Elul 11

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May 21, 2009

2 min read

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The Talmud states that one of the questions that will be posed to each person on his or her day of judgment is, "Did you look forward to salvation?" While the question refers to anticipating the ultimate Redemption, it can also refer to the salvation of the individual.

Positive attitudes beget positive results, and negative attitudes beget negative results. Books have been written about people who have recovered from hopeless illnesses because, contrary to medical opinion, they did not give up hope. On the contrary, they maintained a positive attitude. While this phenomenon may be controversial (for many people are skeptical that cheerful outlooks can cure), people certainly can and have killed themselves by depression. With a negative attitude, a person suffering from an illness may even abandon those practices that can give strength and prolong life, such as the treatment itself.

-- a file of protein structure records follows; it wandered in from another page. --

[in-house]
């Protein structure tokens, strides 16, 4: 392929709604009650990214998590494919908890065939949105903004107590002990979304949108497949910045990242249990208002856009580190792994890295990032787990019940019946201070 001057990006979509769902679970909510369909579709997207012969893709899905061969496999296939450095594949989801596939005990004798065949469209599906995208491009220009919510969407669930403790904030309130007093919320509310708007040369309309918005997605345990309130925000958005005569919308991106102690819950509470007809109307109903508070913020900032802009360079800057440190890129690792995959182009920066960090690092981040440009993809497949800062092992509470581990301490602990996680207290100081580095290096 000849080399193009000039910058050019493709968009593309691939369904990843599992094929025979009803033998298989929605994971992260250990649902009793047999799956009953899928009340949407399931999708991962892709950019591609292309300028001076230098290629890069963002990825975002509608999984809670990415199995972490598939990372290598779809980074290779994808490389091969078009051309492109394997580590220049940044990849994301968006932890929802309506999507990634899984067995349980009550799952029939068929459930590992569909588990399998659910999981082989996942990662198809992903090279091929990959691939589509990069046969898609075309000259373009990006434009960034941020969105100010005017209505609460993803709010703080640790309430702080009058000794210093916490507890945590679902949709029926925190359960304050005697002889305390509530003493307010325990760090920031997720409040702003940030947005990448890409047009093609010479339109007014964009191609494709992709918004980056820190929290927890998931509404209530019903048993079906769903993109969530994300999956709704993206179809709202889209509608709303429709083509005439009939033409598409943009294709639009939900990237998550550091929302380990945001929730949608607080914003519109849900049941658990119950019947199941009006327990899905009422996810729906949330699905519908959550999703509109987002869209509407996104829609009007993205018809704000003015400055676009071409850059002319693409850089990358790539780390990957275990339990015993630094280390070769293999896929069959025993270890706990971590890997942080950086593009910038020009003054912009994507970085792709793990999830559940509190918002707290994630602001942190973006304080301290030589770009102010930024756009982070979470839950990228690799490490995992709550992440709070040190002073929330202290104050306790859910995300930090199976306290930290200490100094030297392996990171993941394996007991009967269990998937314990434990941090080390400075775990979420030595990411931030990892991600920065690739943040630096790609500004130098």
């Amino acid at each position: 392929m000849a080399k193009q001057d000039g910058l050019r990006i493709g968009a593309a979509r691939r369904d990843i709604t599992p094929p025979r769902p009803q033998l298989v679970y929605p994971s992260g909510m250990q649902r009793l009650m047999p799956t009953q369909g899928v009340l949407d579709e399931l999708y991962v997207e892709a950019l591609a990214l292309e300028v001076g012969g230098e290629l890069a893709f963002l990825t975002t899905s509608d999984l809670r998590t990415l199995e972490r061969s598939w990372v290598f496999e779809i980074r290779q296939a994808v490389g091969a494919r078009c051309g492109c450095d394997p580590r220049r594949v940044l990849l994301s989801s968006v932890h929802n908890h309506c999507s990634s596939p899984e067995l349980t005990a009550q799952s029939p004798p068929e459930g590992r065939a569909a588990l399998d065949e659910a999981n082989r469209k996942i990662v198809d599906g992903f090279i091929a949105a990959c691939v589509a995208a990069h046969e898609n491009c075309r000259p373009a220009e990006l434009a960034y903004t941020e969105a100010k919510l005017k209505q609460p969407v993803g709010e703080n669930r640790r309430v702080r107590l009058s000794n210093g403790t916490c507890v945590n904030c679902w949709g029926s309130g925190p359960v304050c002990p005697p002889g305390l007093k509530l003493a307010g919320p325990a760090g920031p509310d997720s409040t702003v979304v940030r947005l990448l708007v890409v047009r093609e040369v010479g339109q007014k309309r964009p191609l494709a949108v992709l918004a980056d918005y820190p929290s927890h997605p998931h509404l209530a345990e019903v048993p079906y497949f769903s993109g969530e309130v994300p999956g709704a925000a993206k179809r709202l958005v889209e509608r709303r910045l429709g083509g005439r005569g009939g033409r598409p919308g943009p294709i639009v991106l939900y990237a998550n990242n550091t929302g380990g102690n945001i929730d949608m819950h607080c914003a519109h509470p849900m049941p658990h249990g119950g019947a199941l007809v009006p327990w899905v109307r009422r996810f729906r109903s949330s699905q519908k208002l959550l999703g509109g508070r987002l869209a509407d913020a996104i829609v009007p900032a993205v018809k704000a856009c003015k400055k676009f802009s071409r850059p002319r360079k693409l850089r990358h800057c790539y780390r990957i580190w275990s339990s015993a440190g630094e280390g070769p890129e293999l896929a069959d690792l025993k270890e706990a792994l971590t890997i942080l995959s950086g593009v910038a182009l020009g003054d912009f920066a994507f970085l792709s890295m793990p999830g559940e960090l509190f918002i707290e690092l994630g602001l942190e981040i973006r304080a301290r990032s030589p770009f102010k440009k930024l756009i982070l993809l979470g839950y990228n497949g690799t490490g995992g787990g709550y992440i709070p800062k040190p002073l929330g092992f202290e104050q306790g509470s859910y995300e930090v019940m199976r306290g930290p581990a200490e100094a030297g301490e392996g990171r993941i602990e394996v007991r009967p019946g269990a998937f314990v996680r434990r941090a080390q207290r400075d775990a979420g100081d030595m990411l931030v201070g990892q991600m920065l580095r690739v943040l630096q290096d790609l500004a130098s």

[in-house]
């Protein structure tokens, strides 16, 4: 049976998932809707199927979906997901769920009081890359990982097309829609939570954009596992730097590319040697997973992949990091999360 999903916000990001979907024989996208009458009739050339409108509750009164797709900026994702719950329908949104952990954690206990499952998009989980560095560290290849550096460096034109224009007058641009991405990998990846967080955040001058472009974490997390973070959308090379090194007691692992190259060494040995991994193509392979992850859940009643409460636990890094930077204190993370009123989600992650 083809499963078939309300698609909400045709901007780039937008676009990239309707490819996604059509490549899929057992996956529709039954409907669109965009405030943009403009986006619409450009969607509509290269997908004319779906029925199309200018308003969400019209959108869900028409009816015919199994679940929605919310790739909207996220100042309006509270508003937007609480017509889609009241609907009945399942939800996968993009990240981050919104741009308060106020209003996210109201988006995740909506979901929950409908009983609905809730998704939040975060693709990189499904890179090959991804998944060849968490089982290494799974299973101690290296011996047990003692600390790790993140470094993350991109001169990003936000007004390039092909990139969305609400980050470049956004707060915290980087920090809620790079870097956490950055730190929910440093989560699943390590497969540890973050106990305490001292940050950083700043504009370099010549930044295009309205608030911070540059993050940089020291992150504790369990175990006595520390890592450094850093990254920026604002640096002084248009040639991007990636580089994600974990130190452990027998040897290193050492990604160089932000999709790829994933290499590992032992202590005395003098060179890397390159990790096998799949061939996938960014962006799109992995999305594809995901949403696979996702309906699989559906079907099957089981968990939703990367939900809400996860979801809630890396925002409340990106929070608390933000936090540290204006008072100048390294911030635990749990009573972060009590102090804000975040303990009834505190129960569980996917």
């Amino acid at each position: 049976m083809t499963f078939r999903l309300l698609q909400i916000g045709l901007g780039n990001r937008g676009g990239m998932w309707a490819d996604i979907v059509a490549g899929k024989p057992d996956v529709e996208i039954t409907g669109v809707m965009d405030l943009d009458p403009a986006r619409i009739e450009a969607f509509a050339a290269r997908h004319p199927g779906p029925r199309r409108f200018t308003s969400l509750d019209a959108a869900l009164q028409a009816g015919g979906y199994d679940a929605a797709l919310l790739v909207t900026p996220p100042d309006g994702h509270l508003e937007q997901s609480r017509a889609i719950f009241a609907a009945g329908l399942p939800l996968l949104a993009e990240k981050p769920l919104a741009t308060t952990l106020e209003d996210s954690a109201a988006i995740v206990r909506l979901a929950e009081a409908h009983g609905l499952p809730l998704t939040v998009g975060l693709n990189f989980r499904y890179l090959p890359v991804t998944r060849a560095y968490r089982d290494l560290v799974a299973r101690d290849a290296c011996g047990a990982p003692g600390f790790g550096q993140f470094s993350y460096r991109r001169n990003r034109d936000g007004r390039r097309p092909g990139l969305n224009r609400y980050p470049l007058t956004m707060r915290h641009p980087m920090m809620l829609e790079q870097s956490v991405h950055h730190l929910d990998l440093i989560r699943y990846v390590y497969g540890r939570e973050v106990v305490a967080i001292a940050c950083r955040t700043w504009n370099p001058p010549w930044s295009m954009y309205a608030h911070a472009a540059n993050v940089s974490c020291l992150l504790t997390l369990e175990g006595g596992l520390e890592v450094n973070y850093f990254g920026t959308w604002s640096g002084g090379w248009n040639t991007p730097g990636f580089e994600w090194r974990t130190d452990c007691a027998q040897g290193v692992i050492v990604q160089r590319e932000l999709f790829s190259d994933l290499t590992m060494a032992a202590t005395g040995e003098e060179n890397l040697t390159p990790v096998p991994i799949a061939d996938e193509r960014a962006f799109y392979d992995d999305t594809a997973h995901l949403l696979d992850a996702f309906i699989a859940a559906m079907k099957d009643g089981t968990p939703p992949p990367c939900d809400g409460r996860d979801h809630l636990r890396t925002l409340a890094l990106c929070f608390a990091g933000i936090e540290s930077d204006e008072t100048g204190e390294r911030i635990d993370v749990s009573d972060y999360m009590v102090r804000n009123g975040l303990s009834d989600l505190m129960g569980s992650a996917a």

I have seen a poster that displays birds in flight. Its caption comments, "They fly because they think they can." We could do much if we did not despair of our capacity to do it.

Looking forward to Divine salvation is one such positive attitude. The Talmud states that even when the blade of an enemy's sword is at our throat, we have no right to abandon hope of help.

No one can ever take hope from us, but we can surrender it voluntarily. How foolish to do so.

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